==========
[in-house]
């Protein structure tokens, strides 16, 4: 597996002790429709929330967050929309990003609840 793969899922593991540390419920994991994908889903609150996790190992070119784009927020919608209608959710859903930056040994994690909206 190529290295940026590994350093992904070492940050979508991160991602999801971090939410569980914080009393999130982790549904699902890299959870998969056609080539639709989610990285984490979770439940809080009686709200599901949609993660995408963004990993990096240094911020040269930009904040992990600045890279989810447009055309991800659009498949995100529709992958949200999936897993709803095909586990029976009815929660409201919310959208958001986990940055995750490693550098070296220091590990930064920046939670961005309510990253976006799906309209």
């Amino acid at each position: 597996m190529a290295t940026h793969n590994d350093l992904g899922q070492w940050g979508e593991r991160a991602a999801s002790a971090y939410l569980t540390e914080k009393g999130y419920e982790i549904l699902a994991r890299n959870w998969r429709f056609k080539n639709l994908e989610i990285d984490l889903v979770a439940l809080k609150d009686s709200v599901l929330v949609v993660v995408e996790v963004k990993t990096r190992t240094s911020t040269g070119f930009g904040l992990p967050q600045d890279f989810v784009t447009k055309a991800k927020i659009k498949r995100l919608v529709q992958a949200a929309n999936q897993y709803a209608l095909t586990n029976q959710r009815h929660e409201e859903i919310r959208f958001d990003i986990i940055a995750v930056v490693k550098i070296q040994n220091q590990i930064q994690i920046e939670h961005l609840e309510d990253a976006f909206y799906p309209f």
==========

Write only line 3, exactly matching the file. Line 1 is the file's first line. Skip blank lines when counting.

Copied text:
């Amino acid at each position: 597996m190529a290295t940026h793969n590994d350093l992904g899922q070492w940050g979508e593991r991160a991602a999801s002790a971090y939410l569980t540390e914080k009393g999130y419920e982790i549904l699902a994991r890299n959870w998969r429709f056609k080539n639709l994908e989610i990285d984490l889903v979770a439940l809080k609150d009686s709200v599901l929330v949609v993660v995408e996790v963004k990993t990096r190992t240094s911020t040269g070119f930009g904040l992990p967050q600045d890279f989810v784009t447009k055309a991800k927020i659009k498949r995100l919608v529709q992958a949200a929309n999936q897993y709803a209608l095909t586990n029976q959710r009815h929660e409201e859903i919310r959208f958001d990003i986990i940055a995750v930056v490693k550098i070296q040994n220091q590990i930064q994690i920046e939670h961005l609840e309510d990253a976006f909206y799906p309209f």